Keep the first mom happy with her situation. Don't allow her to hurt for too long. Remind her why she "chose" to give up her baby and praise her for her ultimate sacrifice.

It's meant, I believe to keep her in the fog for as long as they possibly can because she knows if she's allowed to actually face the truth she'll realize exactly what they did to her and know that htey took her baby and left her with a lifetime of grief.

Something the industry doesn't want any of us to believe.

Great post. I can't even watch the show as it tears me apart.

It seems to me it's getting worse with the "happy, happy" image that is thrown around now so much. Everwhere you look adoption is shown as the wonderful option and moms are encouraged to give up their children to someone, "better" all the time.

And the saddest thing is we are very quickly and very cruely degrading infants more and more to nothing but merchandise to be sold and traded. And accepting and encouraging it!!!!

Roxann said...

Did you truly see the family that both of these kids came from?! I feel they truly did the best for there child. I came from a broken, low class family the same as there's. There is a lot of things that go unseen in these types of homes. Like drugs being exposed to your children with out you consciously aware of it, abuse fiscal and sexual. I was taking from my mother at the age of 11yrs old and it was one of the best things that has happen to me. My mother couldn't provide for me, but didn't have the heart to give me to someone who could. I praise these kids for having that heart.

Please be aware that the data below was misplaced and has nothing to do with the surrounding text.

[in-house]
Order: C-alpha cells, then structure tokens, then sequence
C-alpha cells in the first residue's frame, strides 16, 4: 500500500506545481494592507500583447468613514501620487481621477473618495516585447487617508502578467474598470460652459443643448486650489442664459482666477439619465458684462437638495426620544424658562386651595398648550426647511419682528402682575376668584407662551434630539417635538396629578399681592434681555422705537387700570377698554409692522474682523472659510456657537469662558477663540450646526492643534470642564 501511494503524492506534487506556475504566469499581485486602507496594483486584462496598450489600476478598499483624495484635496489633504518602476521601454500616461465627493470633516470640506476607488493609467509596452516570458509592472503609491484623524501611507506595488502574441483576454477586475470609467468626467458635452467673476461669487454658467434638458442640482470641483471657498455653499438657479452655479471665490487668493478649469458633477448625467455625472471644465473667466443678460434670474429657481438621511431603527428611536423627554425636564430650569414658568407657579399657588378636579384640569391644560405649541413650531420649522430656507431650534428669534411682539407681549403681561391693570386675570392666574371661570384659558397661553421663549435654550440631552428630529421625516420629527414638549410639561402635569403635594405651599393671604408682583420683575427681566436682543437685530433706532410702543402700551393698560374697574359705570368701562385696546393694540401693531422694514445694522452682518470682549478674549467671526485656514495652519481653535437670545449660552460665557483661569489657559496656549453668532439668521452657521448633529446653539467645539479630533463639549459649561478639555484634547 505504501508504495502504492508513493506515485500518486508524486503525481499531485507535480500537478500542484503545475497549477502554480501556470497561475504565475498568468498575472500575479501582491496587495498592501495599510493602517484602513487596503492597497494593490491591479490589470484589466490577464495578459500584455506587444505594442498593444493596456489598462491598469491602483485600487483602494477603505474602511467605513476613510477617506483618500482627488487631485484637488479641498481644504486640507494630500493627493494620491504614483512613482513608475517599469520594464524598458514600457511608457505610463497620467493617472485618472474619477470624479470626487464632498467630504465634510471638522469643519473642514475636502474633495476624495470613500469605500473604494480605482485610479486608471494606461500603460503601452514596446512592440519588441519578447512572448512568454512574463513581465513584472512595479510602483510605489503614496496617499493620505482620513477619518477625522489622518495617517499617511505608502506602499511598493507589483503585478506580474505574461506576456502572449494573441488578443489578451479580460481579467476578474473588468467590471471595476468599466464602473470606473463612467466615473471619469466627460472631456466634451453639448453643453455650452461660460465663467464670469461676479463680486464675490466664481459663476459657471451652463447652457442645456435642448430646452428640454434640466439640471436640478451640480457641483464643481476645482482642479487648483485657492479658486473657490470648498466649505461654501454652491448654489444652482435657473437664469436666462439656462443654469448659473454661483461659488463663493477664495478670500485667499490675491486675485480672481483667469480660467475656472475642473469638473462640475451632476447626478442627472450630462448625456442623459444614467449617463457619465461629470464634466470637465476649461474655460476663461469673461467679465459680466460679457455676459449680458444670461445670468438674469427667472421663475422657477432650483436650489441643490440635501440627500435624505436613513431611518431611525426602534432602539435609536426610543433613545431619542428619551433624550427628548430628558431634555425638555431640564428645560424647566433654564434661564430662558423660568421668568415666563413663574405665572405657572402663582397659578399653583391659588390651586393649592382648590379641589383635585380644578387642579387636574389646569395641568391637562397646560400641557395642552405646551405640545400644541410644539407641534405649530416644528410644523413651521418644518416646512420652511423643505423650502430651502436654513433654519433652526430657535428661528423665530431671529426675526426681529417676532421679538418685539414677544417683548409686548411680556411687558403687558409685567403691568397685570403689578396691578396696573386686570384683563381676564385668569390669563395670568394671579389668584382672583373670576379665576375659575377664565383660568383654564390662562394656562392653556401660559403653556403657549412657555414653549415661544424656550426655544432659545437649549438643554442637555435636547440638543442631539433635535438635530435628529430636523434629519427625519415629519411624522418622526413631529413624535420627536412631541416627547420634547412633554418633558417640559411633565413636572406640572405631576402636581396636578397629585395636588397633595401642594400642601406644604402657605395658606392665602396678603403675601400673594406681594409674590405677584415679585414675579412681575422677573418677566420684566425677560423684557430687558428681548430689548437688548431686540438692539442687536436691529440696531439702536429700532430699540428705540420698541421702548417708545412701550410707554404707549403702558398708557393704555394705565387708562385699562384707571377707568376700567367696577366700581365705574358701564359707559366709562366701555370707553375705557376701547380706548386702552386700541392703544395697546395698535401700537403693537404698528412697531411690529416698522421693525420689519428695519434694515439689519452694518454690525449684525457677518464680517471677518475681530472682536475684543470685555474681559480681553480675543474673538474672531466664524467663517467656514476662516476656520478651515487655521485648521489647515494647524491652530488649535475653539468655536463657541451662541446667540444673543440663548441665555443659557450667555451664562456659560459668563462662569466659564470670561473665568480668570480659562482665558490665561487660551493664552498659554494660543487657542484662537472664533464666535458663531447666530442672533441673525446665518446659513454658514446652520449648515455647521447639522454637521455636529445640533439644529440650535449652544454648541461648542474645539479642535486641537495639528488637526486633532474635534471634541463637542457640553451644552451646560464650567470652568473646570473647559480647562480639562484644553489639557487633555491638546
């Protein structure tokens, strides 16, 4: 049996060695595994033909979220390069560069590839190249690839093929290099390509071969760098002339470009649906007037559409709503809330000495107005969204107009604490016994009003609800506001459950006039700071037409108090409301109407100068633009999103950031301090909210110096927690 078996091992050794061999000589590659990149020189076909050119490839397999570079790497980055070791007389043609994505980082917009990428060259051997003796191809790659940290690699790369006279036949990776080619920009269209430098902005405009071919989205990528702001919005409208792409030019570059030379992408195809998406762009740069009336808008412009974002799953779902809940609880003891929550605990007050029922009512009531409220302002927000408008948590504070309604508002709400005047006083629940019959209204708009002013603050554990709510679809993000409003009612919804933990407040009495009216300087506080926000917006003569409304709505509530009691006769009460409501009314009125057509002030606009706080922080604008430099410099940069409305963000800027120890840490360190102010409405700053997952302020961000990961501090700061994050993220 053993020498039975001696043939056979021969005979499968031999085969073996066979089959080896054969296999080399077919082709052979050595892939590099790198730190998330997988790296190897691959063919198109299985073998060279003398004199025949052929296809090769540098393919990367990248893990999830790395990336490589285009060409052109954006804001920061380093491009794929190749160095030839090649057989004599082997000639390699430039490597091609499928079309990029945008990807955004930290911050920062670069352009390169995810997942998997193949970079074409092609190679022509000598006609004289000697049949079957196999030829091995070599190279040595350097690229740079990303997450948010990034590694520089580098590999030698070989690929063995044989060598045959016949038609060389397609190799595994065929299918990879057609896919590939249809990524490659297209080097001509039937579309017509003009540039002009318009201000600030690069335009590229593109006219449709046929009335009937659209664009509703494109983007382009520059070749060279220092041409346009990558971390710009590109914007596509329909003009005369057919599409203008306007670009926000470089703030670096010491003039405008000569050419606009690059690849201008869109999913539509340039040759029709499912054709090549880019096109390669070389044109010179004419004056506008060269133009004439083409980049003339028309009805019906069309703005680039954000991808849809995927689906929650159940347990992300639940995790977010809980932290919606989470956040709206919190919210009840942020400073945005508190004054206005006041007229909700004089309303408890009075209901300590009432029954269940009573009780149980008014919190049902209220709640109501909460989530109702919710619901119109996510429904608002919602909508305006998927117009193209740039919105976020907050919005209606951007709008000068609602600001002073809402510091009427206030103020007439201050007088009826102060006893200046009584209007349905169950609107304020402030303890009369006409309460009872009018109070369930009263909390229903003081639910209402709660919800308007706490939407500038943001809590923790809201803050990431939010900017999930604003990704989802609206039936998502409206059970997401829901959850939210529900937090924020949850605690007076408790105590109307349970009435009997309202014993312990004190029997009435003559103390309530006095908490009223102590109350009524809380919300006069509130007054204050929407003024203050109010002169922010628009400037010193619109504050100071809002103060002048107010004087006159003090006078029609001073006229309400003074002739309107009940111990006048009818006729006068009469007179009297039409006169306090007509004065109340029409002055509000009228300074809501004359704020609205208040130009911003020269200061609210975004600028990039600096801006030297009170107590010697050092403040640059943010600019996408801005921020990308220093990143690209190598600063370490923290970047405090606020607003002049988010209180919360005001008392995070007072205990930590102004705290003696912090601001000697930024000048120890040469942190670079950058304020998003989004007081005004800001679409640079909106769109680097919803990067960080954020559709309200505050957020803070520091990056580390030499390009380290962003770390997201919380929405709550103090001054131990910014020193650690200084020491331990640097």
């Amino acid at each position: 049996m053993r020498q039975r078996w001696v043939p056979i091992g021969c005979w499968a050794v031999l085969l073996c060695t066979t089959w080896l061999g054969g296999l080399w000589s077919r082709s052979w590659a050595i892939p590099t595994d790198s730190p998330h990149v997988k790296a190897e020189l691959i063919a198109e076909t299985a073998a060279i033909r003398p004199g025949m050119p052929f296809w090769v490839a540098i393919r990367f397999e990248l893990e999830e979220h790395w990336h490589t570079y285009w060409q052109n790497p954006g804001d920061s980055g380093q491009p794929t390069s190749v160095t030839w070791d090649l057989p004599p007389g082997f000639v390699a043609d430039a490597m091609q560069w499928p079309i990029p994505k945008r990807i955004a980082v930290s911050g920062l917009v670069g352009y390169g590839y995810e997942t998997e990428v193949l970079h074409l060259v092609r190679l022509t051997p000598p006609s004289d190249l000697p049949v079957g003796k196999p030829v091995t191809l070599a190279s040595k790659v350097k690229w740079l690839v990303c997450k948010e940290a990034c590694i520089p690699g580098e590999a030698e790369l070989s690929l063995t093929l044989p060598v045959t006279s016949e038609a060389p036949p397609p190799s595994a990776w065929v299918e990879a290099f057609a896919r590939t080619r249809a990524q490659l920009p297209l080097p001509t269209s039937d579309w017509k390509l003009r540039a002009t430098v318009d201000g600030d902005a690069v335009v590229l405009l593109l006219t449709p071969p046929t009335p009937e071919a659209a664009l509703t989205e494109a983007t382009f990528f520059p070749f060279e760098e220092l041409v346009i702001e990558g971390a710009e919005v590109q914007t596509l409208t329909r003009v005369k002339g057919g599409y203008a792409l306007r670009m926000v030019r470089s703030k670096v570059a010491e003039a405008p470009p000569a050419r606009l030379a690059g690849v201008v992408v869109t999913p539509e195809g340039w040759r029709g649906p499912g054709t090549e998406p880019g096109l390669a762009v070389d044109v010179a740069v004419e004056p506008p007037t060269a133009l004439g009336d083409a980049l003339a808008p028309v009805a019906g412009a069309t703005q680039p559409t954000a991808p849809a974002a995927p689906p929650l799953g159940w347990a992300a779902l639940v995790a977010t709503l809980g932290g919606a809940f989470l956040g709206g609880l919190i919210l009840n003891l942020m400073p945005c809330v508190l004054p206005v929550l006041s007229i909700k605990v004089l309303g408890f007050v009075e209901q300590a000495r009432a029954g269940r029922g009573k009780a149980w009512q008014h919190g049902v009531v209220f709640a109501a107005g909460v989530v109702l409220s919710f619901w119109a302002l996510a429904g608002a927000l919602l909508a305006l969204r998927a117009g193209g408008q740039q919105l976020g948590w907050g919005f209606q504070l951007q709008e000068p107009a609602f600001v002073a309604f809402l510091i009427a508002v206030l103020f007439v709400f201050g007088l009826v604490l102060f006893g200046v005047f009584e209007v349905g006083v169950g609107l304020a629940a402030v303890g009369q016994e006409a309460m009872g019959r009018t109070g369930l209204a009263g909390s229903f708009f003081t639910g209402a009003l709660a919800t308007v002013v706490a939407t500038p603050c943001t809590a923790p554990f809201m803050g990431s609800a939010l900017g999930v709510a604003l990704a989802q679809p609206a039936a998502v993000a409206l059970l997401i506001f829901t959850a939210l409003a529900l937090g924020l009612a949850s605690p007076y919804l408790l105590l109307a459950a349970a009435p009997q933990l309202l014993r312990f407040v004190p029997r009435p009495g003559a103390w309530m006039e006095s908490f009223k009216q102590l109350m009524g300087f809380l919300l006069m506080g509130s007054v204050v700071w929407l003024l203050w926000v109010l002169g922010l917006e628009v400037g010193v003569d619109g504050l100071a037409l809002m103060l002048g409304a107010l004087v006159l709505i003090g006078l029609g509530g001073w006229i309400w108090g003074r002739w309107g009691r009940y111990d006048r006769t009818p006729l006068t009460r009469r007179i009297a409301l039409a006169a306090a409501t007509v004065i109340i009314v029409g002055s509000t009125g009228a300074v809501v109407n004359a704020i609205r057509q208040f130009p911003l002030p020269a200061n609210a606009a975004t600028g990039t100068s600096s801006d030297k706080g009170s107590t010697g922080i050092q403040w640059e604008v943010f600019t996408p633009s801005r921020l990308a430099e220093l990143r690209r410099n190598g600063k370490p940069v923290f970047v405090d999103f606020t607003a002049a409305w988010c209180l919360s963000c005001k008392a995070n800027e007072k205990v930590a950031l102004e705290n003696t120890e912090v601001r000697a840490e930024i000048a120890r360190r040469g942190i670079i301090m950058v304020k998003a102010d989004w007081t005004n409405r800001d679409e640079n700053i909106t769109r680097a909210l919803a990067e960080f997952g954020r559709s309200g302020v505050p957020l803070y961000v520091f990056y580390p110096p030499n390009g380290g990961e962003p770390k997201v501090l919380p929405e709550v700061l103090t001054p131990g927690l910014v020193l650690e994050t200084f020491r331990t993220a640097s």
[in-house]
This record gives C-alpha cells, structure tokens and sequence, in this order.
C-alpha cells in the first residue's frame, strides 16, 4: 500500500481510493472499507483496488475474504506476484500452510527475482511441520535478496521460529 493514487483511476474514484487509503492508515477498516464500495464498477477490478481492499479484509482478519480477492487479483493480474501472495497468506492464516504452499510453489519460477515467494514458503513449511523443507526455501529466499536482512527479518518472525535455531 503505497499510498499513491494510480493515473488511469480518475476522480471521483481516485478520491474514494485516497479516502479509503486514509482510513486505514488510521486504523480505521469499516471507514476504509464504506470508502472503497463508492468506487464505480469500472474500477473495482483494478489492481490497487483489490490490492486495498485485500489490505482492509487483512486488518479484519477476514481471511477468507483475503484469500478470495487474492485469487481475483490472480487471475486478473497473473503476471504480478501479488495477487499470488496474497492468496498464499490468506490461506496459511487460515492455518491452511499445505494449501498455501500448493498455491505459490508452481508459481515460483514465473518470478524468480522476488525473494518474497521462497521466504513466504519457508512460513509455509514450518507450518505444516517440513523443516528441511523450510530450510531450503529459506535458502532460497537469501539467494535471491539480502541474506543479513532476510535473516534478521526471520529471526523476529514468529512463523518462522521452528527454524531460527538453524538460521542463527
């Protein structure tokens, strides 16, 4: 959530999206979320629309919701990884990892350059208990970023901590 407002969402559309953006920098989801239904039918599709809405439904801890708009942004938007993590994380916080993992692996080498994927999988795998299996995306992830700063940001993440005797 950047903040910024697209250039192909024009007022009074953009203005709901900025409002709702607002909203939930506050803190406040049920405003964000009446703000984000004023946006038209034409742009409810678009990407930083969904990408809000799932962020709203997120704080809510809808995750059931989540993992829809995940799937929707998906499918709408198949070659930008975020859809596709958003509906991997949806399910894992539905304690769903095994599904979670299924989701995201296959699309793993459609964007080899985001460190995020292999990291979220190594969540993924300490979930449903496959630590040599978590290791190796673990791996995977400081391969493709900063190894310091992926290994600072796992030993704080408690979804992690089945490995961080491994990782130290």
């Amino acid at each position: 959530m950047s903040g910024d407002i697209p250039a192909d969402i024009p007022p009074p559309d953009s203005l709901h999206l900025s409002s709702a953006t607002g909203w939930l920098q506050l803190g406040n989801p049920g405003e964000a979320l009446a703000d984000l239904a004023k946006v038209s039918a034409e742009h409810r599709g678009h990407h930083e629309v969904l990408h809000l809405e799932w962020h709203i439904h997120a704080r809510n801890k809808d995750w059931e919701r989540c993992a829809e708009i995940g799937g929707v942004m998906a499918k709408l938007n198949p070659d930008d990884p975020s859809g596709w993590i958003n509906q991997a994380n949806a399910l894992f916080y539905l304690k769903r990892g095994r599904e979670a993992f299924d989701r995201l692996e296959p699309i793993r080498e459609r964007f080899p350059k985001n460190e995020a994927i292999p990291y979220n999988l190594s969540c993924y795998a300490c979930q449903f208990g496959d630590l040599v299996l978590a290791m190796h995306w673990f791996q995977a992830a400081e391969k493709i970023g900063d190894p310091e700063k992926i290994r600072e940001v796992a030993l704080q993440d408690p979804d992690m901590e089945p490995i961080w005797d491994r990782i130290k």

I do be believe in natural families, but also feel that some people aren't meant to be parents.

Erykah said...

mtv's show teen mom all of it is complete and utter garbage. what i found interesting is how the grandparents of the baby wanted them to keep it, but the teens were so seduced by the hype they really believed that giving it away was about how much they could give their child. standing back a little, they totally sold themselves and their child out. one day when they are older i think they are going to seriously regret it. movies like juno and shows like these are the sign of the times. down with natural family, up with sleeping around and hey give ur kid away. think of how marvellous a person u are. what a crock!!

Anath said...

How would your life have been better if you had remained with your natural parents?

Thinking Mama said...

There's no way to know if it would have been better; that's the thing about adoption--you can't live those two lives; you only know what did happen, not what could have. I have heard a lot of moms who gave away their baby find their child as an adult, and say that he or she was abused by adopters and so, those moms feel as though they would have done a better job. And in many cases, that's probably true; however, it's impossible to know.

I'm not comparing what could have been with what was, as in Oh, I would have had such a better life with my real parents because there's no way, really, to know. However, I would have grown up in the family that nature intended. Fortunately, the family that I grew up in was good, but it wasn't my family.

Anath said...

Many children are abused by their natural parents as well; some end up dead by their own parents' hands. Of course, this is hardly the norm, but I'm sure we can all think of some highly publicized cases in which this happened.